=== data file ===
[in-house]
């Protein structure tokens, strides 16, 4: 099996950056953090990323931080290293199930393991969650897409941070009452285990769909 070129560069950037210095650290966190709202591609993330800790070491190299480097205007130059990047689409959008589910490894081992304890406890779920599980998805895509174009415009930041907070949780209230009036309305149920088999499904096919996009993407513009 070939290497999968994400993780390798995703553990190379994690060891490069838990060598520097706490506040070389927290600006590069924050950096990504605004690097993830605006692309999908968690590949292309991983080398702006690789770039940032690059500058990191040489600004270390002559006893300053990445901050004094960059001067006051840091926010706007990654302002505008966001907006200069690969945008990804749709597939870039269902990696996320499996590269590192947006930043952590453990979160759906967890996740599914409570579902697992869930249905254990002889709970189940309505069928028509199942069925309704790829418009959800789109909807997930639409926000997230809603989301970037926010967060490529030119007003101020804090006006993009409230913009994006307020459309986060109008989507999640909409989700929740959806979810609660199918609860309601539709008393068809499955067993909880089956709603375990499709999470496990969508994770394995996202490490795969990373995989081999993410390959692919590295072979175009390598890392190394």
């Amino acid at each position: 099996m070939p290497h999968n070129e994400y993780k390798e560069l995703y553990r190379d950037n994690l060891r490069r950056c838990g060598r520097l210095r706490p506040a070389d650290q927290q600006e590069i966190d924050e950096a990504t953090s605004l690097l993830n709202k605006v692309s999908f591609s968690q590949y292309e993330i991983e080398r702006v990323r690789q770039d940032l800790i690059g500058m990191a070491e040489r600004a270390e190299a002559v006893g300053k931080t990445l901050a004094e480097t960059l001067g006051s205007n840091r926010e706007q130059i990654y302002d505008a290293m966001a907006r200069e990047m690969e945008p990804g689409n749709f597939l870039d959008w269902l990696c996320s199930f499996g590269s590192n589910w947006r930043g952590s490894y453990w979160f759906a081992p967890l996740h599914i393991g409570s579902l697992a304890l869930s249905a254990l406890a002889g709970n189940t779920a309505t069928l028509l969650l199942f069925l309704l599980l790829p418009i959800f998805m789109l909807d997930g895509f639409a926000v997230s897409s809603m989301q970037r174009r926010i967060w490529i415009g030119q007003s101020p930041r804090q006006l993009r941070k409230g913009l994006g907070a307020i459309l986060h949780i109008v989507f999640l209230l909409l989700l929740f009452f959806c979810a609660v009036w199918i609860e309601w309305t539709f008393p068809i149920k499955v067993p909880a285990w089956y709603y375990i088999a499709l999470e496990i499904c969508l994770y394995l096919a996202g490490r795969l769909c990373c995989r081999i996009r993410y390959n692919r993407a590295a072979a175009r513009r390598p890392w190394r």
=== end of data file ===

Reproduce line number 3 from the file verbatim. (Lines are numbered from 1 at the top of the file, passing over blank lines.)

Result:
């Amino acid at each position: 099996m070939p290497h999968n070129e994400y993780k390798e560069l995703y553990r190379d950037n994690l060891r490069r950056c838990g060598r520097l210095r706490p506040a070389d650290q927290q600006e590069i966190d924050e950096a990504t953090s605004l690097l993830n709202k605006v692309s999908f591609s968690q590949y292309e993330i991983e080398r702006v990323r690789q770039d940032l800790i690059g500058m990191a070491e040489r600004a270390e190299a002559v006893g300053k931080t990445l901050a004094e480097t960059l001067g006051s205007n840091r926010e706007q130059i990654y302002d505008a290293m966001a907006r200069e990047m690969e945008p990804g689409n749709f597939l870039d959008w269902l990696c996320s199930f499996g590269s590192n589910w947006r930043g952590s490894y453990w979160f759906a081992p967890l996740h599914i393991g409570s579902l697992a304890l869930s249905a254990l406890a002889g709970n189940t779920a309505t069928l028509l969650l199942f069925l309704l599980l790829p418009i959800f998805m789109l909807d997930g895509f639409a926000v997230s897409s809603m989301q970037r174009r926010i967060w490529i415009g030119q007003s101020p930041r804090q006006l993009r941070k409230g913009l994006g907070a307020i459309l986060h949780i109008v989507f999640l209230l909409l989700l929740f009452f959806c979810a609660v009036w199918i609860e309601w309305t539709f008393p068809i149920k499955v067993p909880a285990w089956y709603y375990i088999a499709l999470e496990i499904c969508l994770y394995l096919a996202g490490r795969l769909c990373c995989r081999i996009r993410y390959n692919r993407a590295a072979a175009r513009r390598p890392w190394r």